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Former Microsoft Exec: Microsoft Has "Become the Thing They Despised" 488

Posted by samzenpus
from the your-own-worst-enemy dept.
zacharye writes "Microsoft has a long and storied history of leadership in the tech industry, and the company has driven innovation for decades. In recent years, however, Microsoft has fallen behind the times in several key industries; the company's mobile position has deteriorated and left it with a low single-digit market share, and Microsoft won't launch Windows RT, its response to Apple's three-year-old iPad, until later this year. In a recent piece titled 'Microsoft’s Lost Decade,' Vanity Fair contributor Kurt Eichenwald analyzes the company’s 'astonishingly foolish management decisions' and picks apart moves made during the Steve Ballmer era."
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Former Microsoft Exec: Microsoft Has "Become the Thing They Despised"

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  • Drip, Drip, Drip (Score:4, Informative)

    by khakipuce (625944) on Friday July 06, 2012 @08:13AM (#40562267) Homepage Journal

    Looks like Vanity Fair is going to drip feed us this stuff for a while... does it add anything we didn't already know?

  • Re:Eh? (Score:2, Informative)

    by Anonymous Coward on Friday July 06, 2012 @08:15AM (#40562279)
    Not only is a double post, the full article still isn't available, and this is just a short teaser.
  • Re:Really? (Score:5, Informative)

    by Serious Sandwich (2678177) on Friday July 06, 2012 @08:18AM (#40562313)
    Yes. Microsoft Research [microsoft.com].
  • Mother of All Dupes (Score:1, Informative)

    by geoffrobinson (109879) on Friday July 06, 2012 @08:18AM (#40562315) Homepage

    Yes, we've seen this before. No new content yet.

  • Re:Really? (Score:2, Informative)

    by SJHillman (1966756) on Friday July 06, 2012 @08:21AM (#40562331)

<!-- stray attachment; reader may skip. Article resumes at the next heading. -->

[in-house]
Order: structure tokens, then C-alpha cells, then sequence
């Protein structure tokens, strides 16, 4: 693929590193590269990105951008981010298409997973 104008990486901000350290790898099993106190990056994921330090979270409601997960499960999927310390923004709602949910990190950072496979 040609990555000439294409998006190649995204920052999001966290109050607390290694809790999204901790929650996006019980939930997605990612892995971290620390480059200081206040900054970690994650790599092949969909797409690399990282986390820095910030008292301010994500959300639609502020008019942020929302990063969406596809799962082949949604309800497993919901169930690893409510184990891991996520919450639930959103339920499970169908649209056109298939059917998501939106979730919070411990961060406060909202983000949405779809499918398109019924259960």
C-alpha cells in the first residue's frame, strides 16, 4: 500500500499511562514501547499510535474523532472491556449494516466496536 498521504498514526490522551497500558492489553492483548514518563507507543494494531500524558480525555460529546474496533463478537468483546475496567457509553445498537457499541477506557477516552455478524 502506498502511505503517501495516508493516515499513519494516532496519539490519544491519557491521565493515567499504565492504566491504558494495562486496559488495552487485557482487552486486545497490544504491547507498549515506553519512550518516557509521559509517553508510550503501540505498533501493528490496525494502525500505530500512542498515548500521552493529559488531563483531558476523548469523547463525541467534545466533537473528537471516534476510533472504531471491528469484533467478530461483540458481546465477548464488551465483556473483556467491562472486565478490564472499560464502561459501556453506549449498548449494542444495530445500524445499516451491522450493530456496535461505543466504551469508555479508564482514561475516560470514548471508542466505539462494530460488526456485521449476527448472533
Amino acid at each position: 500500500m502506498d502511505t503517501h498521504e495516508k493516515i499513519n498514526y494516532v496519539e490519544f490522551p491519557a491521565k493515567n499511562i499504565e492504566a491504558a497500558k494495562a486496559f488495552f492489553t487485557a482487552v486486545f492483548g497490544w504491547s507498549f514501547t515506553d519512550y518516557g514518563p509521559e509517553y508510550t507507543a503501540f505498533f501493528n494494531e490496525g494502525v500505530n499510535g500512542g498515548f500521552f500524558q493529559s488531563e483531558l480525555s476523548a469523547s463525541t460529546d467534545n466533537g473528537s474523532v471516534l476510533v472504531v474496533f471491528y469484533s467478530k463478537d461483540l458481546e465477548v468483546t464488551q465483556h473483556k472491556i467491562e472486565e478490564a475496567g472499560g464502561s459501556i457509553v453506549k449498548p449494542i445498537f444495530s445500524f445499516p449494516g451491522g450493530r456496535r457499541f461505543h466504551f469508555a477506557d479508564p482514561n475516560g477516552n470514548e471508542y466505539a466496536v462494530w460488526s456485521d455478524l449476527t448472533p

Not to mention that XP, Vista and 7, Office, etc all had features that were copied by competitors. Just because the final product isn't OMFGAMAZING!!! doesn't mean it didn't contain some good innovations.

  • Re:That's nothing (Score:2, Informative)

    by UnknowingFool (672806) on Friday July 06, 2012 @08:38AM (#40562479)
    In fairness, Nokia had problems long before Elop. IMO, his direction as a response to those problems might be the wrong direction. But that's my opinion.
  • Re:Really? (Score:4, Informative)

    by cyber-vandal (148830) on Friday July 06, 2012 @08:39AM (#40562487) Homepage

    Mac OS X has had that for a while. It's called Spotlight [wikipedia.org].

  • Re:Really? (Score:5, Informative)

    by Anonymous Coward on Friday July 06, 2012 @08:47AM (#40562547)

    They ran over people in the '80s and '90s. Google "cut off Netscape's air supply". They got SQL Server from an unequal deal with Sybase (vaguely similar to the treaties the US government made with Mexico). They offered PC makers deals whereby the OEM's got Windows for less if they didn't also sell PC's with OS/2 or DR-DOS. They effectively tricked IBM with a joint development effort on OS/2, which they abandoned in favor of Windows. As for Windows, it wasn't until 1990 that they had a saleable product, some six years after Apple released the Mac (add another couple years for Lisa).

    Microsoft did little innovation relative to its size throughout the '80s and '90s. Mainly, Bill Gates was about being paranoid and crushing anyone who seemed to be a threat. Jerry Kaplan's book "Startup" tells this with anecdotal detail about Gates and Jeff Raikes, his right-hand man at the time. Remember Microsoft's Pen Windows, and Apple's Newton tablet? Both companies lifted the idea from Kaplan without crediting (this was in the days when IT companies didn't patent aggressively).

  • Re:Really? (Score:5, Informative)

    by ShanghaiBill (739463) on Friday July 06, 2012 @09:23AM (#40562851)

    This is incorrect. PARC is not an Apple Research center.

    WHOOSH!!! This was supposed to be a joke. But since it was modded "insightful" instead of funny, you are apparently not the only one who didn't get the joke, so let me explain: In 1979 Steve Jobs visited Xerox's Palo Alto Research Center (PARC) and was shown the Xerox Alto [wikipedia.org]. It included the Smalltalk OO-programming environment, and more importantly, a GUI and mouse. This was the inspiration for the Lisa, and subsequently, the Macintosh. Basically, Xerox had invented the modern computer, and then had let it sit in a research lab until someone else came along and saw the potential.

  • Re:s/driven/killed/ (Score:4, Informative)

    by edremy (36408) on Friday July 06, 2012 @09:26AM (#40562865) Journal

    The first and last real MS innovation was the Microsoft BASIC interpreter which became ubiquitous in 1980s home computers. Everything else they ever did was shamelessly stolen and/or bought and/or badly copied from others.

    Woz must have been abusing that time machine of his, to have copied microsoft's 1980 "innovation" in 1978 with his AppleSoft BASIC: http://en.wikipedia.org/wiki/Applesoft_BASIC [wikipedia.org]